Inclusive Education: My Personal Experience 

Keynote Address by Joseph Dunlop

As a student who completed public school who received special education, it has been a joyous and rough journey. Having that support was crucial early on in my life. I acquired the necessary tools to succeed academically. Teachers were receptive to my needs and thus, I was able to achieve my goals. Accommodations eased my anxieties in the required classes with a particular emphasis on achieving mastery for quizzes and tests. However, inclusive education has its drawbacks. On a social level, being classified was socially debilitating. Friendship was hard to come by as a result of my age and learning difference. Middle school and high school presented its own challenges. Being one year older than my peers created a social barrier; I was viewed as too different and was not accepted by any groups. In some ways, special education can restrict a student’s potential. Those who have the grades to prove they can handle more advanced coursework should be able to do so. If a student is a strong writer, he or she should be given the opportunity to complete more challenging work. In-class resource teachers need to do their job effectively. I have witnessed its memorable moments as well as its pitfalls. Saying to the student, “We will go over it” does not count as giving support. Those words are particularly defeating to a classified student. When I was told this on many occasions, I was less motivated to be successful. Allow students to push themselves. Make sure the teaching is tied to the student’s learning style.  Give them the chance to demonstrate what they can truly do and include them in the realm of learning.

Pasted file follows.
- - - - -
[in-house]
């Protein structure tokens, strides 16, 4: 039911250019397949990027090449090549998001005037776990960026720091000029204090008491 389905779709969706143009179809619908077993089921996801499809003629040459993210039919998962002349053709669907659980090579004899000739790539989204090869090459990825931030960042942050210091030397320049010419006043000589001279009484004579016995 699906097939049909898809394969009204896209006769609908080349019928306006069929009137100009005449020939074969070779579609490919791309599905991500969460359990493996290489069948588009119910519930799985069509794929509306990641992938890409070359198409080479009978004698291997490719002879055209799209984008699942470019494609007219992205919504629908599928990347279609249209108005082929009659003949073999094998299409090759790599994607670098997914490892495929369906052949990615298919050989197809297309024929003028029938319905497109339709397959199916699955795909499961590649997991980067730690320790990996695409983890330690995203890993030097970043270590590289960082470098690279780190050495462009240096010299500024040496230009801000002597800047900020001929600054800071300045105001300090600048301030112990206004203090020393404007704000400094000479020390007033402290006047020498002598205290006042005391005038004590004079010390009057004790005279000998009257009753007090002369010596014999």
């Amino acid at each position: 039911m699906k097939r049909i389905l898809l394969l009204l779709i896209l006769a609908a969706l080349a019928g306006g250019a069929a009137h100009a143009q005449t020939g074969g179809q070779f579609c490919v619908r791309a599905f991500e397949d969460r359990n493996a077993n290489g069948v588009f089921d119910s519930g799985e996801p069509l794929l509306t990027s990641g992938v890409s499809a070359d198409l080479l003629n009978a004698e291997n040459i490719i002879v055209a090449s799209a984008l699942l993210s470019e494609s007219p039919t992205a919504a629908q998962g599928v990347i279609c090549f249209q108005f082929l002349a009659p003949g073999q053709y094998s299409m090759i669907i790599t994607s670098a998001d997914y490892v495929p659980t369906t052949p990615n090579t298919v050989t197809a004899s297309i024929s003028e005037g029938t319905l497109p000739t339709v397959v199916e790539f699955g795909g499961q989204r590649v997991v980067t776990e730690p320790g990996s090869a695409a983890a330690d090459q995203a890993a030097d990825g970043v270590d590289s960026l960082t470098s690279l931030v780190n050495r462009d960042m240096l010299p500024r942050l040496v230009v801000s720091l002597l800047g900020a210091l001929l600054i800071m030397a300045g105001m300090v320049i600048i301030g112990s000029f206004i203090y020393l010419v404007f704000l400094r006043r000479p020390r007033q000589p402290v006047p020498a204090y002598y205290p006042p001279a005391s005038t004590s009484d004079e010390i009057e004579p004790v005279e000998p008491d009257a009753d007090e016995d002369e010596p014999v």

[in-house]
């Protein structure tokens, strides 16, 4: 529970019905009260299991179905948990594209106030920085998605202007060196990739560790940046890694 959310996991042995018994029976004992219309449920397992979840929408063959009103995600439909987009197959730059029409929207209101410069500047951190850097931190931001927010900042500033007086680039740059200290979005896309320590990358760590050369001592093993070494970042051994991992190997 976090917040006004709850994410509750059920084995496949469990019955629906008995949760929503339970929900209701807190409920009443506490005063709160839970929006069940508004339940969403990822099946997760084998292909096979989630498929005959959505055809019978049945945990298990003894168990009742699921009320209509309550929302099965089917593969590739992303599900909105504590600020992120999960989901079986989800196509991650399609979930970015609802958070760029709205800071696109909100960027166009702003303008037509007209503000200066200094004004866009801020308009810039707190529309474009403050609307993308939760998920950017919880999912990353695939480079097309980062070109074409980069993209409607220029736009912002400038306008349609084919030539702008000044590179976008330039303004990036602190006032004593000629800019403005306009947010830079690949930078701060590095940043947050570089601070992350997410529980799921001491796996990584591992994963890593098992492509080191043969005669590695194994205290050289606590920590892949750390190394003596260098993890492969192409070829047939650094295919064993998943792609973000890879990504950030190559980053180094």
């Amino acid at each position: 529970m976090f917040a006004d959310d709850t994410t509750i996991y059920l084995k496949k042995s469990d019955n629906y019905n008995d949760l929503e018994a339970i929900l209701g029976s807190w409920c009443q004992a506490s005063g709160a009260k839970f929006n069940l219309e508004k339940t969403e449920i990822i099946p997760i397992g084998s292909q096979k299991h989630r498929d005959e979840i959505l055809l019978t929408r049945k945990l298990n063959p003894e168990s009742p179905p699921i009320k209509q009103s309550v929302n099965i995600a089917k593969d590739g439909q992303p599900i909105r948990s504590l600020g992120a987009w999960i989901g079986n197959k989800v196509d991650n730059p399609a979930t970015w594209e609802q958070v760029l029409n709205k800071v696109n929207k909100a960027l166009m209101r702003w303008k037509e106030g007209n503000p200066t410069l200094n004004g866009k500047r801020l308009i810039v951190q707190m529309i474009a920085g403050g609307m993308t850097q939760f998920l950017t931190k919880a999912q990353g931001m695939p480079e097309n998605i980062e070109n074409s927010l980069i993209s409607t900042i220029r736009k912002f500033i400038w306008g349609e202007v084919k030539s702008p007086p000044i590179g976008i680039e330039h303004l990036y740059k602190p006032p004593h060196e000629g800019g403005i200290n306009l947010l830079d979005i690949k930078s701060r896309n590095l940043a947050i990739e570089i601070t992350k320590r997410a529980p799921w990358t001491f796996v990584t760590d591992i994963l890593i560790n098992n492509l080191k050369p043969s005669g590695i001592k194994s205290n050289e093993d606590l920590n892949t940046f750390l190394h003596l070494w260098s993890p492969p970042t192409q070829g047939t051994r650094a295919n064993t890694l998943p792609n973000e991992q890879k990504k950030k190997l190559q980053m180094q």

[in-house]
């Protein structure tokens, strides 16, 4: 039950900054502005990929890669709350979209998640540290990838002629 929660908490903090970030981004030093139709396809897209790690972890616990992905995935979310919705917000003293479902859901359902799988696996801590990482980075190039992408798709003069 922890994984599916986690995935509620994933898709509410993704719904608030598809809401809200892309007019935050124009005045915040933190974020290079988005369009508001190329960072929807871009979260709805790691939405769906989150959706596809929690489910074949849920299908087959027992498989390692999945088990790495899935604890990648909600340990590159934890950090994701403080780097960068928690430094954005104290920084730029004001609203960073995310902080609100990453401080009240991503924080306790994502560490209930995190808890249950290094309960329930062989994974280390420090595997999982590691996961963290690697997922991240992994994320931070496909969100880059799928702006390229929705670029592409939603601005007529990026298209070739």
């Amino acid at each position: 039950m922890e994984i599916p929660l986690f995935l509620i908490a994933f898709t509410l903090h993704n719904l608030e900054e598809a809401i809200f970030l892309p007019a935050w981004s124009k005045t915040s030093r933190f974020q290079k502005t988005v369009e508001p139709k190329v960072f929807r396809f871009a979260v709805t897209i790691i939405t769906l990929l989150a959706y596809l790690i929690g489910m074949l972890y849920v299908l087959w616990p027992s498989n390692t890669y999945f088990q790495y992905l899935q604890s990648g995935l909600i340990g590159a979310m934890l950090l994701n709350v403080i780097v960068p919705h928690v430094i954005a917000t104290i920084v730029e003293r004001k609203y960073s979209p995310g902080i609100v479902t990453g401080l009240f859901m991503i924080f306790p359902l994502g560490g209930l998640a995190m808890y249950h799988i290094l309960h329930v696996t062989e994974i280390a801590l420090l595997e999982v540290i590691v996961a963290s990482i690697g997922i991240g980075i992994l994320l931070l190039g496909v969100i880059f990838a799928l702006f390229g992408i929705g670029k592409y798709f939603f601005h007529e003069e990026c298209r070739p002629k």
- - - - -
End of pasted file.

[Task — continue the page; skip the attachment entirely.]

An effective way to engage these students is by allowing them to choose how they would like to maintain the classroom. It could be any of the following: board eraser, passing back or collecting papers, turning the lights on and off, peer assistant and writing homework on the board. These roles could motivate them push themselves as a result of feeling important to the classroom environment. Infuse character building lessons whenever possible. This is what makes me a different teacher. When I see a teachable moment especially in regards social development, I alter the direction of the lesson. It is an opportunity for me to understand their perception of the world and how they interact with each other as well as the struggles they endure. Students need to feel a connection to the teacher, not a friend, but a line of support. That social aspect is tremendous in how students succeed academically. Depending on the class, set time aside each week for students to anonymously submit topics to talk about what went well and what did not go well for them. Indeed, this requires the teacher to screen what is said, however, classes will likely feel more comfortable to share their thoughts. Journal writing is also a powerful tool (written, not typed). On Fridays near the end of class, ask students to reflect on their week and write a paragraph or two about it. Writing is therapeutic; as a writer myself, it is something that puts me into a different frame of mind. Some weeks in the classroom rush at light speeds while others move like sloths. In any event, self-reflection is a chance for students to take a step back and think about what was accomplished or what needs improvement. The more opportunities students have, the more successful their journey will be.